There are those who will criticize Ape Out for its repetition, and they’re not necessarily wrong. The ape doesn’t learn any new moves throughout the course of its four-world campaign, and while the different biomes offer small variations on what actions players can perform – throwing a soldier out of a window to his death several stories below in the high rise level never gets old – we’re basically doing the same thing over and over for the four or five hours it takes to complete Ape Out.

In light of this, it’s a testament to how good Ape Out looks and how satisfying it feels that it never once got old for me. It’s also a brilliant show of confidence on the part of Cuzzillo and his team not to weigh such a simple, elegant idea down with much unnecessary baggage. Not only is Ape Out primed to be one of the most stylish games of the year, but it’s a strong argument for how far style can elevate material. Rating: 8 out of 10


 

Disclosures: This game is developed by Gabe Cuzzillo, Bennett Foddy and Matt Boch, and published by Devolver Digital. It is currently available on PC and Switch. This copy of the game was obtained via paid download and reviewed on the Switch. Approximately five hours of play were devoted to the single-player mode, and the game was completed. There are no multiplayer modes. 

Parents: According to the ESRB, this game is rated Teen and contains Blood and Violence. They went easy on this one. While there’s no sex or profanity, the violence, though stylized, is extremely brutal. Humans are constantly smashed into bloody pieces, and players can even pick up and throw dismembered body parts. Be careful with this one.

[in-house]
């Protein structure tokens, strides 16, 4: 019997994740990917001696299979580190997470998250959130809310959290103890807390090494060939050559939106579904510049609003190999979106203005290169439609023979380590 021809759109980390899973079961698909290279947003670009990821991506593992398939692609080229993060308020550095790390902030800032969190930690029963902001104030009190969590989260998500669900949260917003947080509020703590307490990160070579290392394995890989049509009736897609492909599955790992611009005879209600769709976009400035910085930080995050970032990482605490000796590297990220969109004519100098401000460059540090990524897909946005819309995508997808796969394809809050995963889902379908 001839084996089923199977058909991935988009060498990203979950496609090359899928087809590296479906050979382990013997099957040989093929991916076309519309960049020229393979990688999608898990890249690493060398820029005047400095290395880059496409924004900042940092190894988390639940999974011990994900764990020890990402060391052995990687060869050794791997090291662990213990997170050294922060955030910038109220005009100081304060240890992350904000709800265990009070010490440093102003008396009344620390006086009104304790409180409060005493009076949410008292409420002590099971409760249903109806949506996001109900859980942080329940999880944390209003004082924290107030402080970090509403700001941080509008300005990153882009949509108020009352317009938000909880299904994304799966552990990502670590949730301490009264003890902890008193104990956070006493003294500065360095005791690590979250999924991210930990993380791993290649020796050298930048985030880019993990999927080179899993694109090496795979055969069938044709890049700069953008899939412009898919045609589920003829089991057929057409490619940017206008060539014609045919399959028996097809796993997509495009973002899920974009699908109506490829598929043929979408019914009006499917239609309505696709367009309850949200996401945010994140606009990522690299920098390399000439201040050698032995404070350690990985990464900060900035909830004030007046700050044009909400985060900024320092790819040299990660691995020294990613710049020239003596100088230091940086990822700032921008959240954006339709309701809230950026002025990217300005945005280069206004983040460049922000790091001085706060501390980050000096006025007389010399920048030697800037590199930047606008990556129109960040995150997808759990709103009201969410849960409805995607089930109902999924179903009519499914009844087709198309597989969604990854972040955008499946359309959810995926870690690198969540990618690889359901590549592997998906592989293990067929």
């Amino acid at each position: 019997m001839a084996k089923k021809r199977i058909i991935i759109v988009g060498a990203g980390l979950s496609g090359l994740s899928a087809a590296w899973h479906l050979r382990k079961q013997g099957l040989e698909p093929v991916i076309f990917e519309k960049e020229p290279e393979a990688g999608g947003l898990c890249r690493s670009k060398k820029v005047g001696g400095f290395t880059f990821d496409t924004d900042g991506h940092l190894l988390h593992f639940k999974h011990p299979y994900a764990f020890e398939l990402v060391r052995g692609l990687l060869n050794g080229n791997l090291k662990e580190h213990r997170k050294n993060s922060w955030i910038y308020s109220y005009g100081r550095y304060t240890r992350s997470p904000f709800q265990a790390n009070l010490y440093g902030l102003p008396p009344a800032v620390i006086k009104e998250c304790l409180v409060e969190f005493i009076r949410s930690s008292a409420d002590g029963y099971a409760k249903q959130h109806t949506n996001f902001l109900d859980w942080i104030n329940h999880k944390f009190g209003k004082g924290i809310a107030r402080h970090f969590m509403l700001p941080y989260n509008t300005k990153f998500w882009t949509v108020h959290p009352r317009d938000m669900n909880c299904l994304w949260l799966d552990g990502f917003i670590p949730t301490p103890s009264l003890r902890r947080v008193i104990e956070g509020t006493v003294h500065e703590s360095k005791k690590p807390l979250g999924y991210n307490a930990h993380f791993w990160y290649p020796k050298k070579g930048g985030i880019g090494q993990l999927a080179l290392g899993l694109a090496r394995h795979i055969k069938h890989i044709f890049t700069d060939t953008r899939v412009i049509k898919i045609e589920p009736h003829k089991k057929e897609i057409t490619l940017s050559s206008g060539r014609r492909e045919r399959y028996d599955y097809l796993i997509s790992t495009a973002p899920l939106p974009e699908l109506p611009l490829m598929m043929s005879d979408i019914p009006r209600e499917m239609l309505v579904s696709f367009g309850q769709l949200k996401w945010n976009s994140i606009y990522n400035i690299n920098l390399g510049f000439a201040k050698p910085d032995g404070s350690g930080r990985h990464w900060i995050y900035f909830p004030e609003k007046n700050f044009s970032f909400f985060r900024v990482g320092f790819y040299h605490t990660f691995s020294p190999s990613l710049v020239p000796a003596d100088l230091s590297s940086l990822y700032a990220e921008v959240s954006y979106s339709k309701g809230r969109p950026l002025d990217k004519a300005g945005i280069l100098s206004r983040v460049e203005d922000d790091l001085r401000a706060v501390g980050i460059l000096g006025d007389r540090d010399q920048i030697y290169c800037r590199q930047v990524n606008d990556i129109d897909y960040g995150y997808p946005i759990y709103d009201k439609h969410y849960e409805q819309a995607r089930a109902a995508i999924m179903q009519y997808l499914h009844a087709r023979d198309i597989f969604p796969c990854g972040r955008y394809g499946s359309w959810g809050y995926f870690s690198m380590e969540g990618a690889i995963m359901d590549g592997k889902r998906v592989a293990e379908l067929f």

Colorblind Modes: There are no colorblind modes available in the options.

Deaf & Hard of Hearing Gamers: There’s no dialogue, written or spoken. Although music is a major component of Ape Out’s presentation, the game is perfectly playable without it. It’s fully accessible.

Remappable Controls: No, this game’s controls are not remappable. There is no control diagram. The left stick is used to move, and right stick is used to aim, and the left and right triggers are used to pick up and shove enemies, respectively.

 

Mike Suskie

Mike Suskie

Mike's first exposure to video games was when his parents bought him a Game Boy and a copy of Kirby's Dream Land. Completing it gave him the boost of confidence that launched a lifelong enthusiasm for the medium. Later in his life, he went back and discovered that Kirby's Dream Land is actually a laughably easy game that can be finished in about 20 minutes, but no matter.

He was born and raised in Amish country and has yet to escape, despite a brief stint in Philadelphia, where he attended Temple University. He took a one-credit course there called "Career Opportunities for English Majors," which painted a bleak picture for prospective writers. Mike remains steadfast in his ongoing role as a video game critic, however, and has recently written for GamesRadar. Most of his work can be found on HonestGamers, where he has contributed over 200 reviews to date.

When not playing games or writing about them, Mike is a rabid indie music fan and ardent concertgoer. He doesn't read as much as he probably should, but his current favorite author is Alastair Reynolds.
Mike Suskie